When Maricopa High School hired Tony Fuller as head basketball coach, district officials knew they were getting a seasoned coach, college star and former NBA player to lead the team. They may be getting much more.
Fuller has a storied college and professional career, having played at Pepperdine University and for the Detroit Pistons. Now, at age 57, he is starting to see how important it is his team is not only winning games but his players are prepared for what awaits them after graduation.
“He talks to us every day about life and teaches us real-world stuff,” junior Josh Johnson said.
Junior El Jones also recognizes the active role their new coach is playing as a mentor and appreciates that Fuller is putting such an emphasis on things larger than the sport itself.
“He really tries to prepare us for life after basketball. He focuses on education and things like that,” Jones said. “He wants you to go to college for education first, and then basketball second.”
Having been a starter in the education game for so long, Fuller knows what it means for students who don’t take school seriously. He knows for so many underprivileged young people the best path to a successful future begins with a proper education.
“As a black educator I’m deeply concerned with the black youth of today,” Fuller said. “When you look at the statistics it doesn’t paint a very good picture. It saddens me sometimes to see what I perceive to be a future that isn’t very bright.”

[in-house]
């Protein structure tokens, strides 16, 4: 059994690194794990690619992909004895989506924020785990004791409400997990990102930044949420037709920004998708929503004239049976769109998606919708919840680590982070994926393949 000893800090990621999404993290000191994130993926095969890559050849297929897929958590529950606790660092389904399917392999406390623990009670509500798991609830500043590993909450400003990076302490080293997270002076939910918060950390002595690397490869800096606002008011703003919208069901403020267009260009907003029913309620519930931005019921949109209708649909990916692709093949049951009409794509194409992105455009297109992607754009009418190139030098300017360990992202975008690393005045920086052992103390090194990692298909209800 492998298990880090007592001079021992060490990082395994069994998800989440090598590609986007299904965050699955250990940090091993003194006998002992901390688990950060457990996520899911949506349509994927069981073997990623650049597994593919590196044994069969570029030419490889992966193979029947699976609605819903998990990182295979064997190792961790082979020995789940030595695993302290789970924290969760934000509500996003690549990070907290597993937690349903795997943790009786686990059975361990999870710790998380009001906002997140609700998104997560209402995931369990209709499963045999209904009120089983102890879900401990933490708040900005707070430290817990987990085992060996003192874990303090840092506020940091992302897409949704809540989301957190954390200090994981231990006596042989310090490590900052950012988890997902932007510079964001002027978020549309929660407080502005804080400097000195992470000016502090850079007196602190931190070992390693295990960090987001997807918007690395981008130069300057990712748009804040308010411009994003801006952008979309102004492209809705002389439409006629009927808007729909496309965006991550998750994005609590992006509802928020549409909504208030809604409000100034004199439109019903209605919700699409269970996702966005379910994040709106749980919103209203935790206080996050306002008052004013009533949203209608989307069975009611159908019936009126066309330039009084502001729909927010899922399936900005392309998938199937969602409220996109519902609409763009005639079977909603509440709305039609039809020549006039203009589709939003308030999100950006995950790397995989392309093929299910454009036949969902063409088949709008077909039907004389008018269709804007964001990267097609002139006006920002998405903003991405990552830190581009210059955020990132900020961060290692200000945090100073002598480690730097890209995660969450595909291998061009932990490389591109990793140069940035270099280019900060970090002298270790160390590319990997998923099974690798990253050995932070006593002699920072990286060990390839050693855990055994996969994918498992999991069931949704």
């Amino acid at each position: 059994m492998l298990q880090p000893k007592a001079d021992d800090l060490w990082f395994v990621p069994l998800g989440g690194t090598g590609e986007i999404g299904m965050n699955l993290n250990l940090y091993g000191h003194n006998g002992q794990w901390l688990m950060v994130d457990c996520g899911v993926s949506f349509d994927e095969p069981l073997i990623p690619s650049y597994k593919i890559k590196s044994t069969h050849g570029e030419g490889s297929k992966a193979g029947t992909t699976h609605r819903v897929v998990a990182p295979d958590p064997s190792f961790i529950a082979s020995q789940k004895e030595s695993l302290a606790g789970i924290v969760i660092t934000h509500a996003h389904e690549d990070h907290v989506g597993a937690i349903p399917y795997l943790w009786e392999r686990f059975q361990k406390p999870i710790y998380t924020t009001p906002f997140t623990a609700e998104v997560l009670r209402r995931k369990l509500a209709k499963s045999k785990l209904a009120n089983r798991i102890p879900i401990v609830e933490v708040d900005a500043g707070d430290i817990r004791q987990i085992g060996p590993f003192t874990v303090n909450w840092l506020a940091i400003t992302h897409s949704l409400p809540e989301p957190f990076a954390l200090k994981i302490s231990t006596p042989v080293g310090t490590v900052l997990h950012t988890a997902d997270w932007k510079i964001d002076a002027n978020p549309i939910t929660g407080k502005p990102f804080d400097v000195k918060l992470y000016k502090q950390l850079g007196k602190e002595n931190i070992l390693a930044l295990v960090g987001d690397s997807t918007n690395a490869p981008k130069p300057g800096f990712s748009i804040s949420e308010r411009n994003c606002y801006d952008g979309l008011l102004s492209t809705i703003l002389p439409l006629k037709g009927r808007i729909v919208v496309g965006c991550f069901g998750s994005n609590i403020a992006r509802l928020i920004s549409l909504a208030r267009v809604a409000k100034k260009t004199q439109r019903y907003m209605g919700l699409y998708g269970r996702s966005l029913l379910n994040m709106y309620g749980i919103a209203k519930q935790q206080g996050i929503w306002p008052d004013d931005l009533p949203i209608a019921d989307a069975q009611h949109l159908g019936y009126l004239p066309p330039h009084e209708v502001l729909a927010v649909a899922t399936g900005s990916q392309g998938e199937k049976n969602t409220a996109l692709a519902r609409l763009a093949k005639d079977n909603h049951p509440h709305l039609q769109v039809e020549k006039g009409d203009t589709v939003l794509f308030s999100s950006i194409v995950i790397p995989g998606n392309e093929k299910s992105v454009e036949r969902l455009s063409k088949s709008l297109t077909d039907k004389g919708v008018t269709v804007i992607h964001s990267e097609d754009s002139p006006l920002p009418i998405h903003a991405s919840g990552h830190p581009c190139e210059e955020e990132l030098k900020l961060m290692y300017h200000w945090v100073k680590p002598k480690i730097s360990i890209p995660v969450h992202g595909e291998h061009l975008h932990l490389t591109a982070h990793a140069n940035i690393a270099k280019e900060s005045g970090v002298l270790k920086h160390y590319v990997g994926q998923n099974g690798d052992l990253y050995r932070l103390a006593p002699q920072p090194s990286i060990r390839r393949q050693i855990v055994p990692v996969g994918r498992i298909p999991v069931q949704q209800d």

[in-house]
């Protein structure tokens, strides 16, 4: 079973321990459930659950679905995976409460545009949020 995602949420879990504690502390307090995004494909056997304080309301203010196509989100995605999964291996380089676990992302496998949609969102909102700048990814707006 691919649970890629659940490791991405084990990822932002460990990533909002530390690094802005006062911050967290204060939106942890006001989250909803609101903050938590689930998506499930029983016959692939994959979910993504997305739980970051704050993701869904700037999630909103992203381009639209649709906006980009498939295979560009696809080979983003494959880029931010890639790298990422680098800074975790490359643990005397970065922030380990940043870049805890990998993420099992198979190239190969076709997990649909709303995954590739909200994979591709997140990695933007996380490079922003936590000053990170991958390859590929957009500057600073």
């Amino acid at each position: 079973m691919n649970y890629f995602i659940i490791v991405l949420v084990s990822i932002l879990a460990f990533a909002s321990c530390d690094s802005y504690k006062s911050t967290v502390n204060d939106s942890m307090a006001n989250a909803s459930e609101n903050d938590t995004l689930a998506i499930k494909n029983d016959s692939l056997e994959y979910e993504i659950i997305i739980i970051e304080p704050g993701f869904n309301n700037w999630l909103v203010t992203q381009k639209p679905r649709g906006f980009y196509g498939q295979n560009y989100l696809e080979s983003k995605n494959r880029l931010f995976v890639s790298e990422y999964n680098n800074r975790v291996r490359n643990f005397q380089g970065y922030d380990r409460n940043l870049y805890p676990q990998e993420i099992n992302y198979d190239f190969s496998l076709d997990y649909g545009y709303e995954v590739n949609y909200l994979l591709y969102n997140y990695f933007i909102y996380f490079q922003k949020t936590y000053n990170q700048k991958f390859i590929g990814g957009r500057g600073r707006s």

Like any coach, Fuller wants a winning team. But by using his position as an educator and coach, he wants to equip all his students and players with the skills necessary to become productive members of society.
“Hopefully I can do my little part not only with the black students but all the students to maybe guide them on a path that leads to a better outcome,” Fuller said.
Fuller was hired last spring after the resignation of Jake Neill. After 10 years coaching for Brophy College Prep he was let go in 2015 but stayed on staff to teach. When he heard about the need for a basketball coach at MHS he applied for the position. Out of a pool of 40 other applicants Fuller was offered the position.
“I wanted to get back into coaching on a high school level, and I wanted to stay in the Phoenix area,” Fuller said. “[Maricopa] seemed like a nice place, and it seemed like a good school.”
The transition from private to public institution hasn’t been easy.
“So far it’s been a learning experience for me. I feel like a 60-year-old rookie,” Fuller said. “I taught at a private school for 10 years, and the difference between the private and the public is night and day. There are a lot more checks and balances at the school, a lot more meetings, a lot more paperwork.”
Fuller is embracing the change, though, and is constantly looking to the future. His dreams are not only to coach the team to victory, but to create a place where his players can become role models for other students and the city as a whole.
“My hope is that we can develop these young people into productive gentlemen, students and basketball players,” Fuller said. “My hope is that our program can be something that the community can look at with a sense of pride.”
Dec. 1 H Queen Creek 7 p.m.
Dec. 2 @ Campo Verde 7 p.m.
Dec. 6 @ Poston Butte 7 p.m.
Dec. 9 @ Mtn. View (Marana) 7 p.m.
Dec. 13 @ Willow Canyon 7 p.m.
Dec. 15 H Casa Grande 7 p.m.
Dec. 16 @ Ironwood 7 p.m.
Dec. 29-30 Coolidge Tournament TBA
This story appears in the December issue of InMaricopa.